ArmInfo. Economic activity remains robust. The Economic Activity Index (EAI) grew by 7.6 percent year-over-year (yoy) in August, following 8.3 percent growth in July. Industry still maintains the fastest expansion (17 percent), supported also by reactivation of mining operations, this is stated in ''Armenia Monthly Economic Update-October 2019'' published by World Bank. According to the document, services (excluding trade) grew by 15 percent, while trade turnover increased by 9 percent.
Construction growth remains modest, at 4.4 percent y- o-y. According to WB experts, on the demand side, consumption remains the main driver of growth, supported by a 4 percent growth in real wages and a 32 percent increase in consumer loans, while net exports continued to improve. The Ministry of Finance recently upgraded the 2019 GDP growth projection to 6.3 percent (from 5.4 percent) while keeping the 2020 growth at 4.9 percent.
The real estate market continues to be dynamic. In August 2019, 15.5 thousand real estate transactions were registered (two thirds of it outside of Yerevan). The price of apartments in the center of Yerevan recorded double digit growth (13 percent in August, yoy), on top of 20 percent increase in August of last year.
Inflation continued to diverge from the lower band of the inflation target. Prices in September 2019 were only 0.5 percent higher yoy, well below the lower band of the CBA target range (4+/-1.5 percent) and bringing the average annual inflation rate down to 1.6 percent. While clothing had the highest price increase (9 percent in August, yoy), food prices registered a 1.4 percent deflation in the same period. In response to these developments, the CBA Board, in its September 10, 2019 meeting, cut the policy rate by 25 basis points, bringing it down to 5.5 percent, its lowest level since 2010.
While the trade balance registered an improvement, a higher deficit in the service account and lower surplus in income accounts kept the deficit at around 9 percent of GDP. The service balance deteriorated mostly due to a 22 percent increase in outgoing travels. On the income accounts, remittances increased slightly (by 2 percent, yoy), which only partly offset the higher interest payment.
The trade balance continued to improve in August. Exports grew by 14 percent yoy in August, bringing the cumulative export growth in the first eight months of 2019 to 4.6 percent, (compared to negative growth in the first five months of 2019). Exports of precious stones was the main contributor to this growth, accompanied with high increase in export of food products (grew by 36 and 14 percent, respectively). Imports contracted by 3 percent yoy in August, slowing down the cumulative growth rate to only 0.7 percent yoy. The 44 percent increase in import of transport means in the eight months of 2019 was offset by lower import of capital goods and textile products.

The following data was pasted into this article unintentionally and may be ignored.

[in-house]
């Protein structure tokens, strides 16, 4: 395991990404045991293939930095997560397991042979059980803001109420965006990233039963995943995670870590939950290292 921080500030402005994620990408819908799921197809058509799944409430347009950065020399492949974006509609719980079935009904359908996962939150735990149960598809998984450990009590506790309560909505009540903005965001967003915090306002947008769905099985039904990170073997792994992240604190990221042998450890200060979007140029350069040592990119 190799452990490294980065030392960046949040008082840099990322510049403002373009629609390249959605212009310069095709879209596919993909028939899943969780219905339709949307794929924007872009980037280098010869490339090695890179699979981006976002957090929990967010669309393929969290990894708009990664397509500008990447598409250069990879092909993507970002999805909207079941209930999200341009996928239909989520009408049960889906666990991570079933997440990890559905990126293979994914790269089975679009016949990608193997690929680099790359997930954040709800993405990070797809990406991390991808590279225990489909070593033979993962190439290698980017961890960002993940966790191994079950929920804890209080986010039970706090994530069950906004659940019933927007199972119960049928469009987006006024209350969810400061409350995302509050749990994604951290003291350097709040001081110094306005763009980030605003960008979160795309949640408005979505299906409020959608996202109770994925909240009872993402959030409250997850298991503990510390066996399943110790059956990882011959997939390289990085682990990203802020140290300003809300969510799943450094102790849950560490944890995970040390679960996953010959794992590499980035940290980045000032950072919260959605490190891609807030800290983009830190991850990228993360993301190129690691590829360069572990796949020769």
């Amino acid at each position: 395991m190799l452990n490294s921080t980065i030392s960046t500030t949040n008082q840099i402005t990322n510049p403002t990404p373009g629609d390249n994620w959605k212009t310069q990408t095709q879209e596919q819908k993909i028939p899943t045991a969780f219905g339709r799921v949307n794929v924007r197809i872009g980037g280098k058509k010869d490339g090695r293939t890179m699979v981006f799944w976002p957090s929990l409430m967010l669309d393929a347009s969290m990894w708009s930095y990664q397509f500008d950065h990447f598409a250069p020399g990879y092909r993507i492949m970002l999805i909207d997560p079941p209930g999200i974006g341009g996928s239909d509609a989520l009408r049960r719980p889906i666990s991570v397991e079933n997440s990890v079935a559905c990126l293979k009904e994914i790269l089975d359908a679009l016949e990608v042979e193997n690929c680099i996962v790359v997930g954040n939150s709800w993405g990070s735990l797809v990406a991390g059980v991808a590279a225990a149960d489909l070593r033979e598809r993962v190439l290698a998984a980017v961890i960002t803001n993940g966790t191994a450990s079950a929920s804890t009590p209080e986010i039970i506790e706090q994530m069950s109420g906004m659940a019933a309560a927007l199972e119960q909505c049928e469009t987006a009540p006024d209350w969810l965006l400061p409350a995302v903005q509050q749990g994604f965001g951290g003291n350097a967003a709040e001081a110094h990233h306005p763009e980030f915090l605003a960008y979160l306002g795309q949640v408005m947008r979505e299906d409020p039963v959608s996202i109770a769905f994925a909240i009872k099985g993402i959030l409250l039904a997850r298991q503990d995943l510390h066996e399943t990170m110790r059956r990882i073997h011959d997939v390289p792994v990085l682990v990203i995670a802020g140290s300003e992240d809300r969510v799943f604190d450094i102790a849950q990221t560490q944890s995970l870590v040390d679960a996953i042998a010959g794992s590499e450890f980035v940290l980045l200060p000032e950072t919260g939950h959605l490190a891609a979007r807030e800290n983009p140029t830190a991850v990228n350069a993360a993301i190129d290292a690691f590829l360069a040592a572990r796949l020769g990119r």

The authors of the report also note that the underperformance on capital spending continues to weigh on budget execution, while revenue collection overperforms. In August, the budget registered a deficit of only AMD 7 billion, bringing the cumulative surplus year-to-date to AMD100 billion (1.5 percent of GDP), compared to an annual deficit target of 2.3 percent of GDP.
Tax collection grew by 21 percent, yoy, partly due to one-time collection related to the high imports of cars in advance of the increase in import duties in 2020.
The 2020 draft Budget includes an ambitious spending plan, both in current and capital. The deficit is projected at 2.6 percent of GDP making way for capital spending of 5 percent of GDP (though the track record on implementation is weak). It envisages 22.6 percent Tax to GDP ratio (0.3 percentage point higher than that in 2019 revised budget).
Credit growth remains robust at 15 percent, yoy and largely in AMD. Credit denominated in AMD grew by 32 percent yoy in August, largely due to higher consumer and mortgage credits. Still, deposits grew faster (by 19 percent yoy), largely due to increase in FX deposits by non-residents, but also by 24 percent increase in time deposits of residents. Financial stability indicators remain generally adequate, the report notes.